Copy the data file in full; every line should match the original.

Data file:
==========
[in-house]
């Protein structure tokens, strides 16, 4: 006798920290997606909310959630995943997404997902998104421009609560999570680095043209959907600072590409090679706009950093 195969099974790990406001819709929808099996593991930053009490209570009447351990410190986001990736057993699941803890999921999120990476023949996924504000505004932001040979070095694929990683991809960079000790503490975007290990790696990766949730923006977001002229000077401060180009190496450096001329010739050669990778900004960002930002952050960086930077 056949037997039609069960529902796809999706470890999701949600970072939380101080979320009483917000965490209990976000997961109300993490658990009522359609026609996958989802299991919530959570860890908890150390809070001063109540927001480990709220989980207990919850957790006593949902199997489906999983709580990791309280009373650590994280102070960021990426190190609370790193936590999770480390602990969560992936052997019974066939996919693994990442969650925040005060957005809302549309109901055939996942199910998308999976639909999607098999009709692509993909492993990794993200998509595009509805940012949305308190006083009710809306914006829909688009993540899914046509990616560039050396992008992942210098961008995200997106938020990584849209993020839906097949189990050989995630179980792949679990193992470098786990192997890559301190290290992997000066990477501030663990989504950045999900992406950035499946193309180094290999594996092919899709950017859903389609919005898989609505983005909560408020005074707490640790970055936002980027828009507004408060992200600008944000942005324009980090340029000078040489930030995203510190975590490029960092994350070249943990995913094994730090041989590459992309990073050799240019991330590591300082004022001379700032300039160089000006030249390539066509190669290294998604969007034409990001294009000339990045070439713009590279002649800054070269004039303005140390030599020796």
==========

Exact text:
[in-house]
């Protein structure tokens, strides 16, 4: 006798920290997606909310959630995943997404997902998104421009609560999570680095043209959907600072590409090679706009950093 195969099974790990406001819709929808099996593991930053009490209570009447351990410190986001990736057993699941803890999921999120990476023949996924504000505004932001040979070095694929990683991809960079000790503490975007290990790696990766949730923006977001002229000077401060180009190496450096001329010739050669990778900004960002930002952050960086930077 056949037997039609069960529902796809999706470890999701949600970072939380101080979320009483917000965490209990976000997961109300993490658990009522359609026609996958989802299991919530959570860890908890150390809070001063109540927001480990709220989980207990919850957790006593949902199997489906999983709580990791309280009373650590994280102070960021990426190190609370790193936590999770480390602990969560992936052997019974066939996919693994990442969650925040005060957005809302549309109901055939996942199910998308999976639909999607098999009709692509993909492993990794993200998509595009509805940012949305308190006083009710809306914006829909688009993540899914046509990616560039050396992008992942210098961008995200997106938020990584849209993020839906097949189990050989995630179980792949679990193992470098786990192997890559301190290290992997000066990477501030663990989504950045999900992406950035499946193309180094290999594996092919899709950017859903389609919005898989609505983005909560408020005074707490640790970055936002980027828009507004408060992200600008944000942005324009980090340029000078040489930030995203510190975590490029960092994350070249943990995913094994730090041989590459992309990073050799240019991330590591300082004022001379700032300039160089000006030249390539066509190669290294998604969007034409990001294009000339990045070439713009590279002649800054070269004039303005140390030599020796």